In this post, Adam Whittaker reflects on two talks that he gave at Royal Birmingham Conservatoire. He explores the intersections of two areas rarely considered in the same breath, and draws attention to the ways in which they can speak to each other.
In early October, I was fortunate enough to be invited to present at the first public research seminar at the Royal Birmingham Conservatoire. In a break from the usual format of 60 minutes plus discussion, I was asked to present two shorter papers drawing on my work in historical musicology and music education. This was an interesting opportunity to highlight the ways in which these two disciplines, traditionally separated along methodological and cultural lines (and REF units!), could interface with each other. The event was well attended and the discussion was certainly lively!
Most music education research in recent times has, quite understandably, been focused on performance and composition. Aspects of contextual study, arguably the seeds of historical musicology in the curriculum, have received much less attention. In my first presentation, I shared some of my developing work on set works in A-level music examinations, problematizing the relative similarity with examinations from the 1950s. I argued that the continued dominance of classical music within A-level music has a potentially damaging effect upon the relevance and inclusivity of this qualification, building on Robert Legg’s 2012 work in this area.
In highlighting the points of similarity, and a few small points of divergence, it is clear that female composers are still significantly underrepresented in this area of study, being confined to a marginalised status that misrepresents their presence in world leading music festivals. Following this line of inquiry, it became clear that significant areas of our diverse musical culture had been reduced to a relatively fusty selection of set works that differ little from those set by examiners working in the 1950s. What are the implications of this lack of change? How can we possibly expect students to see A-level music study as relating to their own musical experiences when it barely resembles the experiences of the concert-going public? I concluded that such a narrow definition of set work study is sabotaging the ability of the classical music sector to attract students from outside of the socio-economic groups associated with white, middle-class privilege. Such an intentional provocation sparked a lively discussion, leading to a detailed and constructive email exchange with an audience member that went on for many days after the talk.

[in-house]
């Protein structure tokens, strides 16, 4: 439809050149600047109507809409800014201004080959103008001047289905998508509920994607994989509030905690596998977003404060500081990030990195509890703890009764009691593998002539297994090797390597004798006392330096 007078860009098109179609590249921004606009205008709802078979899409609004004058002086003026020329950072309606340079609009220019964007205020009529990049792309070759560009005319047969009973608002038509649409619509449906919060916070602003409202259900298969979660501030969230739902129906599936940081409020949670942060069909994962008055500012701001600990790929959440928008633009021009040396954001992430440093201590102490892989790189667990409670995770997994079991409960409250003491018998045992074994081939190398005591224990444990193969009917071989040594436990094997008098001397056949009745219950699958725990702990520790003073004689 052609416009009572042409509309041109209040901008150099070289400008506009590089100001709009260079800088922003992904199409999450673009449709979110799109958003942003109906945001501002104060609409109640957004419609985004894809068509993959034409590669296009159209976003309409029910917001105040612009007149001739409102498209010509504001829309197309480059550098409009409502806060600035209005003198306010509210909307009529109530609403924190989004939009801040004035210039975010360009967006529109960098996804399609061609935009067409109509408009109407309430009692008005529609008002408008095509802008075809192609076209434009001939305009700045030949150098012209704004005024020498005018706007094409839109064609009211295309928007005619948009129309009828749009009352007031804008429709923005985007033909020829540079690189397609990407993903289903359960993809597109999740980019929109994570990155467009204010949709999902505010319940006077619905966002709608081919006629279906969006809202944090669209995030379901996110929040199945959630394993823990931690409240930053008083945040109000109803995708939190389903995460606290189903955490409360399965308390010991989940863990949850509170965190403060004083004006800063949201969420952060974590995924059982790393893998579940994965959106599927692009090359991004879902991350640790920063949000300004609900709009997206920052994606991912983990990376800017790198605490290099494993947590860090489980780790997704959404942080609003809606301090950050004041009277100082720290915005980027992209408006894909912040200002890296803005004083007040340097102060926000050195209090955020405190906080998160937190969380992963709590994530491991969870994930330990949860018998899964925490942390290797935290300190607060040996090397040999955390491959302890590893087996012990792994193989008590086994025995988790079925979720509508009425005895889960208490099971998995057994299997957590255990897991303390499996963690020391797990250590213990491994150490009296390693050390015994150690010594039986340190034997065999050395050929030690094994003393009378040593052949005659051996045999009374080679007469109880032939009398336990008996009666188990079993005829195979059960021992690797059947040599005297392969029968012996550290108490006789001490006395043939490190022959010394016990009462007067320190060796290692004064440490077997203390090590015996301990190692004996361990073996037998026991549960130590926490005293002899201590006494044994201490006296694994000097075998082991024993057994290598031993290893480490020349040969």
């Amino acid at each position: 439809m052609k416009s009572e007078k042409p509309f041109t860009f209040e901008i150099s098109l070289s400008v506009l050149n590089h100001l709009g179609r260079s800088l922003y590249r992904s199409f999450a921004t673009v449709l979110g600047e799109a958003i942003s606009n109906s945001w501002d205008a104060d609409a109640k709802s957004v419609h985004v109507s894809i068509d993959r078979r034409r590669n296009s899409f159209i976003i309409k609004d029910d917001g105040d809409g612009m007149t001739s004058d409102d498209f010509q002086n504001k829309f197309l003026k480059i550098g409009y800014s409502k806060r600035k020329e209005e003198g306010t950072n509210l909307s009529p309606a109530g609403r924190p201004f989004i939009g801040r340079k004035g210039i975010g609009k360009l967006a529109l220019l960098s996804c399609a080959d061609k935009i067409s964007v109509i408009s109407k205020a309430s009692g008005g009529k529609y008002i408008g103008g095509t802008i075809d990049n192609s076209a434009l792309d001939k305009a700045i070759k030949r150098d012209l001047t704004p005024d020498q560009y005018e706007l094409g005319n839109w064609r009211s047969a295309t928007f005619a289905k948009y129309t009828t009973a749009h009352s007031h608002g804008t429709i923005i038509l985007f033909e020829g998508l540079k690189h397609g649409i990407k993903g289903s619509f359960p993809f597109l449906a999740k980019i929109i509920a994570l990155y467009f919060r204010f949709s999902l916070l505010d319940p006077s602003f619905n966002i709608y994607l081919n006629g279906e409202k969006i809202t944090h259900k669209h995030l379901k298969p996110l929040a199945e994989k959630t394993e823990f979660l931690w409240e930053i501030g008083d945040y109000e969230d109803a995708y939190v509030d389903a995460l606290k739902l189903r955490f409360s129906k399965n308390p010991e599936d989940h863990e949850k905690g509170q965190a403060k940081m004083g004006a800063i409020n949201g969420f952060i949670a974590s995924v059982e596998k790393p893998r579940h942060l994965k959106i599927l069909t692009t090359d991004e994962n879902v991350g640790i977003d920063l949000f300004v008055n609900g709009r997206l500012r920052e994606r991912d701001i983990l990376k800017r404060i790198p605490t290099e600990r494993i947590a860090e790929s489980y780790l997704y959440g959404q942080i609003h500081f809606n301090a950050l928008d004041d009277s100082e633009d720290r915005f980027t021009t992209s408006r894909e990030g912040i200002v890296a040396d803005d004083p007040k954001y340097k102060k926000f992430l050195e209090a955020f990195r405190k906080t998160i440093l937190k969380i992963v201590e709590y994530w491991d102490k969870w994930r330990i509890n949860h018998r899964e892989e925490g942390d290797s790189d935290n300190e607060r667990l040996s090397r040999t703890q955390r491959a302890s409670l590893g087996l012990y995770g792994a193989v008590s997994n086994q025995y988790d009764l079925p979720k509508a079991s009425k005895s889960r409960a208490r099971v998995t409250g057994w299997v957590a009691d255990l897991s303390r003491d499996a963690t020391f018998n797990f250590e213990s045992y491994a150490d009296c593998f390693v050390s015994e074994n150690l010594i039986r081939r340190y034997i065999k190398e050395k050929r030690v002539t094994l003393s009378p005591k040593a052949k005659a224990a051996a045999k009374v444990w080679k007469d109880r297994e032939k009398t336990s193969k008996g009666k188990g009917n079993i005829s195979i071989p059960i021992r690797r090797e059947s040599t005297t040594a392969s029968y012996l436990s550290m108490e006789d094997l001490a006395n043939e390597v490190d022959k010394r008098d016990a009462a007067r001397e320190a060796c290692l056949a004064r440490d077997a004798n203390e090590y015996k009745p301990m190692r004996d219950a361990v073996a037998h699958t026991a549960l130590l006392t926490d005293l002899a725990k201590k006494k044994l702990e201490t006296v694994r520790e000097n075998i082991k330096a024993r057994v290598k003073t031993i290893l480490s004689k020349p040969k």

Immediately following this talk, and donning my historical musicologist hat, I moved to my second presentation, reprising and developing some of my research on the musical examples of Johannes Tinctoris: see Whittaker (2017) and image (above). Tinctoris is the best-known music theorist of the fifteenth-century, occupying an almost unrivalled status in modern scholarship as a leader in his field. His nine notational treatises contain over 600 musical examples, exceeding the standard practices of the time. He was also the royal music teacher at the court of Naples in the 1470s, and was clearly a widely-respected musical authority, with other writers continuing to reference his theories decades after his death. His texts are important witnesses to the musical practices of the fifteenth-century, and offer a unique insight into the pedagogical logics which underpinned the way that music was theorised and, by implication, taught to aspiring musicians. They, in turn, offer some examples of pieces that musicians should study in order to understand good compositional style and technique.
For example, Tinctoris extolls the virtue of some of compositional masters of his own age, praising the skills of composers such as Guillaume Du Fay, Antoine Busnoys, and Johannes Ockeghem. Not afraid to pick a fight, however, Tinctoris also heavily criticises these same composers for practices that he deemed to be transgressions of theoretical propriety. He doesn’t mince his words either, describing some of these errors as ‘intolerable’ and ‘inexcusable’. All this, however, is in the spirit of musical appraisal, offering detailed insights into the practices displayed by composers across an age.
It is this theme which unites the two papers, exploring the pedagogical logics which underpin our approaches to the study of music, whether based on repertoire studies in the set work model, or to think deeply about the heritage of musical pedagogies. I hope to continue to draw together my musicological and music education research to bring fresh perspectives to music education, construed in its broadest sense, both in terms of setting, historical period, and age range. Such complementary perspectives can indeed speak to each other in interesting ways!
References (if applicable):
Legg, R. (2012). Bach, Beethoven, Bourdieu: ‘cultural capital’ and the scholastic canon in England’s A-level examinations. The Curriculum Journal, 23(2), 157-172
Whittaker, A. (2017). Signposting Mutation in some Fourteenth- and Fifteenth-Century Music Theory Treatises. Plainsong & Medieval Music, 26(1), 37-61.
Short bio: Adam Whittaker is a research assistant working across the music education research projects in CSPACE. His work has been published in leading journals and he has co-authored a number of national evaluation reports, including two commissioned by Arts Council England and Music Mark. He also cofounded the Representations of Early Music in Stage and Screen Study Group, which is soon to have its first book published by Routledge in early 2018. Alongside his scholarly work, he is also active as a musician and is currently musical director of the Stafford Orchestra.
Academic social media: @DrAdamWhittaker